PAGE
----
I’m not a religious person. In fact, I’m fairly anti-religious. However, I don’t want to be one of those people to be anti-anything without first having some kind of understanding of it. So, seeing this movie seemed to be a necessary thing for me to do.
First of all, I was impressed by a couple of things about this movie. All of the dialogue was spoken in the dialects that were native to the period and region. Roman characters spoke Latin, and Jewish characters spoke Western Aramaic. I felt that this immersed us in the space and time of the film, and added significantly to its realism. The effort that the cast put into learning to speak these ancient, “dead” languages convincingly paid off immensely.
I also liked the portrayal of Jesus as an olive-skinned, dark-haired, dark-eyed man. Western media has traditionally portrayed him as blonde and blue-eyed, which is rather unrealistic considering his Middle Eastern heritage. What I find interesting is that in some of the stills from www.thepassionofthechrist.com, Jesus has blue eyes. Maybe it was a last minute decision to digitally alter the color of the actor’s eyes to a more realistic hue.
Cinematography and music were fitting for the film. It had an epic sense. Lighting was dramatic and theatrical. Settings and costume were convincing too.
I believe that every film is a communication of some sort. Some films have a very simple communication: to tell a joke, to briefly entertain, to distract us from reality. But some films have a more complex communication: to lampoon a social flaw, to expose a conspiracy, to teach a lesson. The Passion of the Christ is obviously one of the latter.
Now, I understand that “passion” in this context is synonymous with “suffering,” but I think the film’s ultra-violent portrayal of Christ’s suffering is what will ultimately make it fail. I mean, this film was the most realistically and gut-wrenchingly violent that I’ve ever seen. To the credit of the filmmakers and James Caviezel’s acting, Christ’s suffering is truly tangible. It continues almost unabated for 75% of the movie. It’s broken up only by short flashback segments that illustrate relevant portions of scripture. If the film is meant to educate, it should be accessible to the greatest number of people possible. This level of violence is simply too much for the average moviegoer to tolerate. I think it was telling that the theatre only had about 30 people in it, on a Thursday night the week after the premiere of the film. And I’m certain that the word-of-mouth about the film’s violent content was what kept a lot of people away. Nonetheless, The Passion of the Christ is bound to be one of the most talked-about films of the year.
i haven’t seen it yet, and i will, but in general i of course doubt if realistic violence could be a bad thing or a mistake. it could keep ppl away from the theatre (which it hasn’t really, i read it’s broken some records already) and keep them from learning something greáter, but those who step in might for once see realistic violence instead of the hollywood bullshit that we’re often fed. and i consider that a huge lesson as well. something we can live without for sure, but this subject is close to my heart for some reason so… i always enjoy when i can trick someone into seeing something violent and they get all upset. i don’t reaaally trick ppl but if somehow they’ve fallen to the trap, i’m happy. i guess we all have out ‘thing’, erm. well maybe i shouldn’t say more before seeig the movie itself.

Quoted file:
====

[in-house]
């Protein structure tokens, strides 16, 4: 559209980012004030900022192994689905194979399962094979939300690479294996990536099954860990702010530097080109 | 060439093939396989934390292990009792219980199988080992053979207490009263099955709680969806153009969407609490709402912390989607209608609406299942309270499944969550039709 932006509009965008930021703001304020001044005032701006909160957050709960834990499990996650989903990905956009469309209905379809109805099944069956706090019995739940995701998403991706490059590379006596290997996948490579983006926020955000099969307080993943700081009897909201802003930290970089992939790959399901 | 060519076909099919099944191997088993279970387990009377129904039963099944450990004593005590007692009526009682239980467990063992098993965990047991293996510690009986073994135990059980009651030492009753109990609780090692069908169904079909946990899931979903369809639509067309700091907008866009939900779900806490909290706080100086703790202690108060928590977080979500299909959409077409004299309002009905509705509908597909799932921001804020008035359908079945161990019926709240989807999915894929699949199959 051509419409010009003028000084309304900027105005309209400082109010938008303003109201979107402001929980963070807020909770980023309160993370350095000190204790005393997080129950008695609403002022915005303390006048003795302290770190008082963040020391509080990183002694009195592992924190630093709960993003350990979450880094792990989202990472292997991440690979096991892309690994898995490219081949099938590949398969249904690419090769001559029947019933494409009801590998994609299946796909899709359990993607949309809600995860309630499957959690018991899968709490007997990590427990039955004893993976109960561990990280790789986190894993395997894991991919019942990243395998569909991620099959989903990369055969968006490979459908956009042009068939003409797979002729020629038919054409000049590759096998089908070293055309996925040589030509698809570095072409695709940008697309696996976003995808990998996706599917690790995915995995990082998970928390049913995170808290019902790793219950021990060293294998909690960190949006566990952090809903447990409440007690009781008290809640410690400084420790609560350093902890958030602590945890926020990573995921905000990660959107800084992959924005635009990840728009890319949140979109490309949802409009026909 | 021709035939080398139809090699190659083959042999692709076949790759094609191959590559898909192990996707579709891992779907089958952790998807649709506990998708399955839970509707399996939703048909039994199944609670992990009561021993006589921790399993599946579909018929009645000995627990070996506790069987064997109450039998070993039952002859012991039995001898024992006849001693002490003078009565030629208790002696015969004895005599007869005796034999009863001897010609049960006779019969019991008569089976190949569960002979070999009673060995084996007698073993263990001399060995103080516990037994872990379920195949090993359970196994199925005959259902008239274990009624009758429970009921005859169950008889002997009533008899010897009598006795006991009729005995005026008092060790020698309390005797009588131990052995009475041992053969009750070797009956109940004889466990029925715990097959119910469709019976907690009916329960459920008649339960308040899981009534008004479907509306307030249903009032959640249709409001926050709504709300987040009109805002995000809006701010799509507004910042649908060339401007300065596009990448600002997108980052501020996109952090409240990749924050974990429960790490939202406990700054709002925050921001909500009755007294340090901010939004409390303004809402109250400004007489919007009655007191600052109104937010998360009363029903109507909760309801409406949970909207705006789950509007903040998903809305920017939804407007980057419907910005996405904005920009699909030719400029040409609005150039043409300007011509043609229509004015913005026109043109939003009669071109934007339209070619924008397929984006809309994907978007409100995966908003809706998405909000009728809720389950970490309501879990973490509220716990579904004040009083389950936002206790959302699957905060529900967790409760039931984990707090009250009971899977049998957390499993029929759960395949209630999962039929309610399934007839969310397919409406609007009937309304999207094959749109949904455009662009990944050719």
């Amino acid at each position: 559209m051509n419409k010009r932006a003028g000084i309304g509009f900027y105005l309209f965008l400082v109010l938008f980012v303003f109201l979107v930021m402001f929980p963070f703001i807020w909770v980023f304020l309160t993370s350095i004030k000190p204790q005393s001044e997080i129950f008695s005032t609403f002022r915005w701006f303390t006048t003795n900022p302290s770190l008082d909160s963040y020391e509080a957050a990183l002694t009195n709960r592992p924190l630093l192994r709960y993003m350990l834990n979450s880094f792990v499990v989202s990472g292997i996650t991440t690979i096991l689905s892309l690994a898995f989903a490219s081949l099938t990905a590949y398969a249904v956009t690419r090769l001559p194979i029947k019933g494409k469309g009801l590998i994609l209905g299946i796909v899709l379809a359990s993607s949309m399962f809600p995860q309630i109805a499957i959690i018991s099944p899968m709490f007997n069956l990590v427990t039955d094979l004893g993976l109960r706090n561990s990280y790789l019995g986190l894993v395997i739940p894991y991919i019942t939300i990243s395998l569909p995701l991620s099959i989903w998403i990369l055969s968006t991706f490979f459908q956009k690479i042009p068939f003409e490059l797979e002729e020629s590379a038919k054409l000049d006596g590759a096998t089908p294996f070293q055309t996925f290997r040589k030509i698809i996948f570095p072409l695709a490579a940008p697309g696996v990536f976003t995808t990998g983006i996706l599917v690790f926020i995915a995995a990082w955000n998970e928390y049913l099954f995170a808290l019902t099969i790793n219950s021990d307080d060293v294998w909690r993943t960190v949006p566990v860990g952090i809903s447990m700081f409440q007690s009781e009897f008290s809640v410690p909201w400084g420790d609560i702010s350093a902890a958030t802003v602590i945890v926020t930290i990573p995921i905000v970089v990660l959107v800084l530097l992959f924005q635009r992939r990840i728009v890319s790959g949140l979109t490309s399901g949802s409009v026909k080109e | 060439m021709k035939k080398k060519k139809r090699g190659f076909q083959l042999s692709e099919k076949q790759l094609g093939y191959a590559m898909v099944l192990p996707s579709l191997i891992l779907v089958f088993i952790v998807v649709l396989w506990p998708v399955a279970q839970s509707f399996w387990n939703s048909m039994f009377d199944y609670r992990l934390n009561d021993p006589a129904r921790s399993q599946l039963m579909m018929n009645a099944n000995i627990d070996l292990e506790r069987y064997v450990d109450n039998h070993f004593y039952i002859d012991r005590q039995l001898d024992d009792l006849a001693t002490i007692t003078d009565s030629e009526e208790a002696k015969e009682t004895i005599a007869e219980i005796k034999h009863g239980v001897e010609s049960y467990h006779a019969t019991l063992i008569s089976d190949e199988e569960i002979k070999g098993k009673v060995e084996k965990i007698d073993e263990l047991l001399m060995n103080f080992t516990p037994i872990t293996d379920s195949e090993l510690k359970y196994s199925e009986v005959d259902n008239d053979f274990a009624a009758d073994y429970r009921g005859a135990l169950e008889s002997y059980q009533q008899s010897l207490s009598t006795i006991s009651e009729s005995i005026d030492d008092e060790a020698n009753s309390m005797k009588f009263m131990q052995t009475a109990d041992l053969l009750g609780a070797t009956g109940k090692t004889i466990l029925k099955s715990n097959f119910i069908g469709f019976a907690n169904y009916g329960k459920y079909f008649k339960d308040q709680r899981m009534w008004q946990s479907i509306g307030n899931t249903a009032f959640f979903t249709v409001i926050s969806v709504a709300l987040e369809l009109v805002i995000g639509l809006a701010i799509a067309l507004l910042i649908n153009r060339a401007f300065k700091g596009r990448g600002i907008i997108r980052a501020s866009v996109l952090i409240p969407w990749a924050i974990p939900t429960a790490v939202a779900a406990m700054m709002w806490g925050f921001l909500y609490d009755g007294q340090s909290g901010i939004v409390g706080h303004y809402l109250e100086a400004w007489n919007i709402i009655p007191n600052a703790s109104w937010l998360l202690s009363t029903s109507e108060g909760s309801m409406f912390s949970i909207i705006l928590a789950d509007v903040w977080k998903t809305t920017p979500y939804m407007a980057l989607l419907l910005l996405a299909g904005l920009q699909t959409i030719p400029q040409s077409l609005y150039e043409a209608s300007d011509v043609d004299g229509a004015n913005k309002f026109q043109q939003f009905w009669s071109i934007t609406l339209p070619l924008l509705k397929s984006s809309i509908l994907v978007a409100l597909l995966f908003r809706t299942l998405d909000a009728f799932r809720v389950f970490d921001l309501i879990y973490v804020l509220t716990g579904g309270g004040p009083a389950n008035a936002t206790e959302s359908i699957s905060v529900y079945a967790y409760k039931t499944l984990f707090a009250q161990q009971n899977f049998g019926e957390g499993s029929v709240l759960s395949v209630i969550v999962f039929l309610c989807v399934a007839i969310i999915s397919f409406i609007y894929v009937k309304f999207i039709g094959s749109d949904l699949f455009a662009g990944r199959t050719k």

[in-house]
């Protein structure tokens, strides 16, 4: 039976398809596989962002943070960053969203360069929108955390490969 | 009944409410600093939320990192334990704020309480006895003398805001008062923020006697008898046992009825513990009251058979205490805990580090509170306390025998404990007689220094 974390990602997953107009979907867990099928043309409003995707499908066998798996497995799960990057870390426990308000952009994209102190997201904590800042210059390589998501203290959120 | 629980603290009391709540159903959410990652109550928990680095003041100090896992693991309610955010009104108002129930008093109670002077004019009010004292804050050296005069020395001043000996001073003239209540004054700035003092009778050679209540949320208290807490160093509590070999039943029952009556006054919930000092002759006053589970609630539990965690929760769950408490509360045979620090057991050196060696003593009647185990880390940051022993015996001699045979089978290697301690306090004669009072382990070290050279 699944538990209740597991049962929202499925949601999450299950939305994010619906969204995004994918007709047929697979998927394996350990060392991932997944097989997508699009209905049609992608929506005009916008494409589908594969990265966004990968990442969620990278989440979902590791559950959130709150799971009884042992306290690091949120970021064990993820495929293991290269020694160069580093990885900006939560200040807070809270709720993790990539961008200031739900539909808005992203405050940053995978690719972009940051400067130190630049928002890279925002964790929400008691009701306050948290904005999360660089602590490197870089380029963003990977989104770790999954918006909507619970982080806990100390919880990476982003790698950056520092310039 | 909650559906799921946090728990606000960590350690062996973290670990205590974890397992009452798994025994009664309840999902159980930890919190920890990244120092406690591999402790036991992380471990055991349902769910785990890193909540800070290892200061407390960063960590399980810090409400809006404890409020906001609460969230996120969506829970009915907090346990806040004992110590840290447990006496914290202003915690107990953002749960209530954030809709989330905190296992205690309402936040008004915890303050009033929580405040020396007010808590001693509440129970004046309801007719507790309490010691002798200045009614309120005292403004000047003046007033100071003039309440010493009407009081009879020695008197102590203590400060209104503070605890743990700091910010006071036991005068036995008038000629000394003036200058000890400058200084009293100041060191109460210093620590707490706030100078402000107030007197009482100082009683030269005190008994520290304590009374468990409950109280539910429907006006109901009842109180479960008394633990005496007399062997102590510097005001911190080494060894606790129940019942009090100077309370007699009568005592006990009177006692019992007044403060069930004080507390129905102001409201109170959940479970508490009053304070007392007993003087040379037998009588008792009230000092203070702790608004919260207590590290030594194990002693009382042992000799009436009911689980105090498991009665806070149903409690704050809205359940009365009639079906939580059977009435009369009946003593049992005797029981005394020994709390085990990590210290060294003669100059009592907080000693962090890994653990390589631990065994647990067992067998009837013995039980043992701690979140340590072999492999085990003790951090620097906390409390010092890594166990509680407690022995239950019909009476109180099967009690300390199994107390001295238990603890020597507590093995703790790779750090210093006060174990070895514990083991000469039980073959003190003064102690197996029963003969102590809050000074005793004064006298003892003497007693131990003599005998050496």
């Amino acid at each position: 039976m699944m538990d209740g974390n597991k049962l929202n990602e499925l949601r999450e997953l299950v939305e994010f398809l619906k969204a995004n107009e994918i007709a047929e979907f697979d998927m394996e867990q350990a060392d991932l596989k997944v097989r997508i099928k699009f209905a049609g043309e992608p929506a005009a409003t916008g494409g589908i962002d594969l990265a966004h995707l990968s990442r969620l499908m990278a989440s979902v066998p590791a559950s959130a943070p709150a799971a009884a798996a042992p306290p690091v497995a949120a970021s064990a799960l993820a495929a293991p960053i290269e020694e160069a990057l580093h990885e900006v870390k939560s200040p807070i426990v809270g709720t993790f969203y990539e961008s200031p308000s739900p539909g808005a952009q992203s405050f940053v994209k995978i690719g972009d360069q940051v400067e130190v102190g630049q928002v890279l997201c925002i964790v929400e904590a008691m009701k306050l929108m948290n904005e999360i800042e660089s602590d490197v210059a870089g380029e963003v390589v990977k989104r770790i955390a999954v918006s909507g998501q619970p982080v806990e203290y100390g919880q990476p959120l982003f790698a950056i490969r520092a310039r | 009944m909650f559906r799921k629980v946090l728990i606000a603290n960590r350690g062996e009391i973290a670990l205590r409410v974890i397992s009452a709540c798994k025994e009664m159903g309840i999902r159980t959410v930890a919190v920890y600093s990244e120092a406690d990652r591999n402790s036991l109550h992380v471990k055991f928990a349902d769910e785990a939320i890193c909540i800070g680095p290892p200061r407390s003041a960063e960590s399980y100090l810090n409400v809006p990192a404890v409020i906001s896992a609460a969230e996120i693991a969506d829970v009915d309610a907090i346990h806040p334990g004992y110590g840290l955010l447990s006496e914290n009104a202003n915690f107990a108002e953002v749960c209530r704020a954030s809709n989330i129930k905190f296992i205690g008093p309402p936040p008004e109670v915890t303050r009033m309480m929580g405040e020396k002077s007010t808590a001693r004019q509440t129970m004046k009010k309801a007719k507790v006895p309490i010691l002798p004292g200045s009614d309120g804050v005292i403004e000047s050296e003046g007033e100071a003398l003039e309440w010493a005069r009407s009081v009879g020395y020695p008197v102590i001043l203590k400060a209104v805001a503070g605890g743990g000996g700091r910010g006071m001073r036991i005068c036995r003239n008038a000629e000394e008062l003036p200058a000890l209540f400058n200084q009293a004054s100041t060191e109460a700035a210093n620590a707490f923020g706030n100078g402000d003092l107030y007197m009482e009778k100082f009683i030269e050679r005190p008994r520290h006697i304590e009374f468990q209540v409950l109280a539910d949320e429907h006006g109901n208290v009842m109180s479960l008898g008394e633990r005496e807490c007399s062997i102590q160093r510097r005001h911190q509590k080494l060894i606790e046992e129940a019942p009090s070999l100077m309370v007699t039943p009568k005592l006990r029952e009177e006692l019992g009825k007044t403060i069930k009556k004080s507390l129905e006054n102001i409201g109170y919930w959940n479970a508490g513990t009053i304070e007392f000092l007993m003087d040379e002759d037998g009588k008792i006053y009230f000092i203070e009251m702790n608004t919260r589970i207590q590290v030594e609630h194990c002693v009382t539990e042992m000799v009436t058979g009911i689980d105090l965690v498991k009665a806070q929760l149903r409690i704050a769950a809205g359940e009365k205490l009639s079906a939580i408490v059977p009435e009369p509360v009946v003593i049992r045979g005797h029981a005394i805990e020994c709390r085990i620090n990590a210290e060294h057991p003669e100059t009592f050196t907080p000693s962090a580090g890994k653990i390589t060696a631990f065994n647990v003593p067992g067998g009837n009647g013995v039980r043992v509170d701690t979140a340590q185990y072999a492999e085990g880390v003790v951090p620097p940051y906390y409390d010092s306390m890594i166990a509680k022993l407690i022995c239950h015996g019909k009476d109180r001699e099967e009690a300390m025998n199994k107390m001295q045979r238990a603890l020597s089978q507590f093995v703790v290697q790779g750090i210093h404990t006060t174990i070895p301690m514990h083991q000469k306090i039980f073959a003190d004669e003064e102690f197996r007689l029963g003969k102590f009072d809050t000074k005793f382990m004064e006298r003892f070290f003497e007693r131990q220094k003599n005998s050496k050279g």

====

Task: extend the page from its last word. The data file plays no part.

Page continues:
yeah i think the record breaking crowds were a result of the advanced hype of the film. but its longevity will be the test of its ultimate success.
I started typing the comment up and realized just how long it is. So just go blog
What I find interesting, not being religious myself, is how pain and suffering is not related to ‘heavenly acts’ in the bible. Now, when religious leaders speak of sin and going to ‘hell’ they can describe some pretty nasty scenes. But they are talking to us in a way we can relate in today’s society. We are surrounded by pain and suffering in practically every news cast. So basically, we ARE human, and in a way we relate VERY well to pain.
So, for the son of God, or God himself being human, to experience life in the flesh, it would seem pretty obvious that he would have experienced pain just as any other human would have being punished the way it was popular back then. I don’t know for sure, but being crucified seems like a pretty nasty way of exiting this world to go on to the next. So for me, I think the movie represents what Christ REALLY went through in ‘dying for our sins’. At least, makes sense in MY head. And as far as I’m concerned, BRAVO Mel for telling this story … it’s a version we’ve never seen before.
violence, shmoilence, I really enjoy epic films and I really want to see this.. it would be nice to see in theatres, but that would require it still being in theatres in guelph in 1 1/2 months… ah well.